Isolation, identification, and antifungal resistance of Candida species from various samples
University of Aden Journal of Natural and Applied Sciences,
Vol. 27 No. 2 (2023),
This study in Aden, Yemen, collected 67 samples from patients attending hospitals and laboratories. Samples were taken from different body areas, covering various age groups and genders. Fungal infections, particularly Candida species, are a significant cause of death worldwide. The emergence of azole-resistant Candida has raised concerns and highlighted the need for better antifungal agents.
In the study, 68.66% of the collected samples contained pathogenic Candida fungi. Some samples also showed bacterial growth or both bacteria and fungi. Suspected Candida growth on corn meal agar exhibited chlamydospore formation and germ tubes on human serum. Carbohydrate fermentation tests were positive for Glucose, Maltose, Galactose, and Xylose, while Sucrose and Lactose were negative. All Candida isolates (100%) were accurately identified to the species level using CHROM agar Candida. Candida's pathogenicity was linked to various virulence factors, including hydrolytic enzyme secretion. Nystatin was the most effective antifungal agent (100% sensitivity), while Fluconazole (73.92%) and Amphotericin B (52.17%) showed varying levels of sensitivity. However, Voriconazole, ketoconazole, and Miconazole displayed high resistance rates (89.13%, 84.78%, and 80.44%, respectively) against the isolated Candida.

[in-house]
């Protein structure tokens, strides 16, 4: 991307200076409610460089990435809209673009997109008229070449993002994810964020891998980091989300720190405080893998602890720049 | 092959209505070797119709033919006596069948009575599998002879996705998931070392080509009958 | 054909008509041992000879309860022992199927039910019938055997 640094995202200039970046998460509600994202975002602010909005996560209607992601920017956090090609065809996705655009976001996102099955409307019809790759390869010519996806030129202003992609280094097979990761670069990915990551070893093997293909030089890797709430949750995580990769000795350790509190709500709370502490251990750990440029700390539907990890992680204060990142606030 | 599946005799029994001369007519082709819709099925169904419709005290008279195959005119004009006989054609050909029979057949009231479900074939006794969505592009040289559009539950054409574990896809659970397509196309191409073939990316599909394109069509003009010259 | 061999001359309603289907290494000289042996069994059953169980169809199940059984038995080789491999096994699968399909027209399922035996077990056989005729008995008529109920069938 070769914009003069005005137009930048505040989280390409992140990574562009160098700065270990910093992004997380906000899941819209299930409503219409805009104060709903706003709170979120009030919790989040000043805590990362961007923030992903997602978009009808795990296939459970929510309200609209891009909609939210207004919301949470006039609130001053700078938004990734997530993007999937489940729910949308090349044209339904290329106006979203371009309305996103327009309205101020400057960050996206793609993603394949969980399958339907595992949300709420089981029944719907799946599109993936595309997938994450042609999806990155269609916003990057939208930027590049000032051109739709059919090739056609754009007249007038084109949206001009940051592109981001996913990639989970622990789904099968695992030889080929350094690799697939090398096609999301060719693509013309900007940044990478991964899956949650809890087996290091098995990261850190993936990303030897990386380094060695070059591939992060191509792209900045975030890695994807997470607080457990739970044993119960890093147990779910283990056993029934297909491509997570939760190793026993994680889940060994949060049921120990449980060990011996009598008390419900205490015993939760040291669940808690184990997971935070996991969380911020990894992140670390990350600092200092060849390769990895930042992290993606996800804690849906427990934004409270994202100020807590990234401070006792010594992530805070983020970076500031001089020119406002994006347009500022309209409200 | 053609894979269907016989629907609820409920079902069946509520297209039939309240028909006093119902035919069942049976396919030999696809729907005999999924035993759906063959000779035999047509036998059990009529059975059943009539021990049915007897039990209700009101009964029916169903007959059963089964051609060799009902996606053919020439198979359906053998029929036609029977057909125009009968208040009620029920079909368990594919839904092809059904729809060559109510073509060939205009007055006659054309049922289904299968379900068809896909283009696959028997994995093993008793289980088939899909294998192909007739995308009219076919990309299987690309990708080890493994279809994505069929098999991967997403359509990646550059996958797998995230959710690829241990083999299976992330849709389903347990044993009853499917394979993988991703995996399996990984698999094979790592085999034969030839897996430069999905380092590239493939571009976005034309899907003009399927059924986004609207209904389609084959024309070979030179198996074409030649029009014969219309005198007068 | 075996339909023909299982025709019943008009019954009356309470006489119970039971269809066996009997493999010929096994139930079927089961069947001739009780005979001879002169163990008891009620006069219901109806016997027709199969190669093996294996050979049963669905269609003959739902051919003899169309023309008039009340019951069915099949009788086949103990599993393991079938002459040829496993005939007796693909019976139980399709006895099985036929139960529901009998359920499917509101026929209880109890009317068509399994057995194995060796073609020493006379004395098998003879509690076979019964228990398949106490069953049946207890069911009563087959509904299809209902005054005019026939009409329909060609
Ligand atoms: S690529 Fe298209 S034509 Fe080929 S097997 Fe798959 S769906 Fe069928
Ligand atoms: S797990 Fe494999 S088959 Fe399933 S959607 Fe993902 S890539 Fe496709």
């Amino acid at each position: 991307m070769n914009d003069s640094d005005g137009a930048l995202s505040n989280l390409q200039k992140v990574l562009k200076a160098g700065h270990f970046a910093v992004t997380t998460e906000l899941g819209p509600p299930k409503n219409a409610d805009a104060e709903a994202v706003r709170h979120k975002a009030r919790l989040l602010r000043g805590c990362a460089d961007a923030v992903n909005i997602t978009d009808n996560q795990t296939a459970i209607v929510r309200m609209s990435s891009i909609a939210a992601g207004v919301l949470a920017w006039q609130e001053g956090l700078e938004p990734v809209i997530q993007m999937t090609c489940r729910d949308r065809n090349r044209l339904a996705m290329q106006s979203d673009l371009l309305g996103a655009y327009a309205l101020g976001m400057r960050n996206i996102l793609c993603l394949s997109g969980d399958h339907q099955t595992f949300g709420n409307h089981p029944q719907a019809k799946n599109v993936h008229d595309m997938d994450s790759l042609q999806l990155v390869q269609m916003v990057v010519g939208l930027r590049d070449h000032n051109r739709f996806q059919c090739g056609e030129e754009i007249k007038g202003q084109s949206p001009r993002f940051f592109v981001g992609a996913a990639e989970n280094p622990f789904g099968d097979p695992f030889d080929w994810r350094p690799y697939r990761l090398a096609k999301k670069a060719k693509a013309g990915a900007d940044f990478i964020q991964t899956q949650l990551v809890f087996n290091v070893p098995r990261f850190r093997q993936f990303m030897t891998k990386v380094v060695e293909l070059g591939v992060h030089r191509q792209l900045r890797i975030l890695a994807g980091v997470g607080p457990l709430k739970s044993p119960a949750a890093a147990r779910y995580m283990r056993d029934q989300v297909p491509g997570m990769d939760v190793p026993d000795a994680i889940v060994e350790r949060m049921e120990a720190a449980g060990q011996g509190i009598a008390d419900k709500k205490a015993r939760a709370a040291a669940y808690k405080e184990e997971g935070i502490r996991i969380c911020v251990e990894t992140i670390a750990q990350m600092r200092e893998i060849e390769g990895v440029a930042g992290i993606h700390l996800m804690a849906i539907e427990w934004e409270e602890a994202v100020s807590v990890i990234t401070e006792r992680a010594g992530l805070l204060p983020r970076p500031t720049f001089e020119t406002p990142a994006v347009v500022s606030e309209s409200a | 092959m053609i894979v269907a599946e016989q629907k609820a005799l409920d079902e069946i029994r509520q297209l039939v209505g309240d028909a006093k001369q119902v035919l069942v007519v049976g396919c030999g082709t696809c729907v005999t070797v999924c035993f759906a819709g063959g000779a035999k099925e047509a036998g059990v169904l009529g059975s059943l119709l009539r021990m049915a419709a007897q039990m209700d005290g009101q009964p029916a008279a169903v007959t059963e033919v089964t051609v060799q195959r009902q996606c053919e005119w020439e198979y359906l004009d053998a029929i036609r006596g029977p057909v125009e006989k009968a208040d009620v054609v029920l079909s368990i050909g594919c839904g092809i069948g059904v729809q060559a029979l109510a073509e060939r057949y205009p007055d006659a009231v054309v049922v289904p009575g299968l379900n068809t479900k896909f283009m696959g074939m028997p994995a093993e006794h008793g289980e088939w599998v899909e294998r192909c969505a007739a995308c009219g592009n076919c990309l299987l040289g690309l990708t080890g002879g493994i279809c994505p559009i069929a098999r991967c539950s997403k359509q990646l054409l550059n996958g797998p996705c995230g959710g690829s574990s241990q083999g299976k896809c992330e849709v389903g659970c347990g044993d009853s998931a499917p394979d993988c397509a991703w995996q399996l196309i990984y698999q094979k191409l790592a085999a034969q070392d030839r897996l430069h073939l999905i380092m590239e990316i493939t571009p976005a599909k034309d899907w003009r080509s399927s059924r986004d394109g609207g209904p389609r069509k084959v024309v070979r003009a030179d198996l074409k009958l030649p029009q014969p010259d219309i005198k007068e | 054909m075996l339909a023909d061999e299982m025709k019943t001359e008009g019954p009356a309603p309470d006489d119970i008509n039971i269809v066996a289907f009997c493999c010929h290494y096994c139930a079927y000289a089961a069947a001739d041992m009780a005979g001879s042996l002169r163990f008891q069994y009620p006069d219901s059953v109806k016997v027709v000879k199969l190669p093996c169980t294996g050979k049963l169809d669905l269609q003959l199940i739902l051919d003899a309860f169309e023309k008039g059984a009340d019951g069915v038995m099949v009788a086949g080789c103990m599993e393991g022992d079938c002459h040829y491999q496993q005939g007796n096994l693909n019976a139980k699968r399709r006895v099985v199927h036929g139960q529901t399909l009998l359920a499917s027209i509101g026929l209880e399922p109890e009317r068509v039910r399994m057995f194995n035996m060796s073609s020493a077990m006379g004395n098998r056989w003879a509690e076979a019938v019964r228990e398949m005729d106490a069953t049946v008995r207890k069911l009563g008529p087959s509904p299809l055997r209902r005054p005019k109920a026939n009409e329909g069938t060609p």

This study concluded that Candida spp., particularly Candida albicans, were frequently found in the samples from patients, with vaginal swaps being a common site of infection. The identification of Candida isolates to the species level using CHROM agar Candida was accurate. Nystatin, Fluconazole, and Amphotericin B were the most effective antifungal agents against Candida spp.
: Candida species, Candidiasis, Antifungal resistance
How to Cite
- Abstract Viewed: 101 times
- Pdf Downloaded: 24 times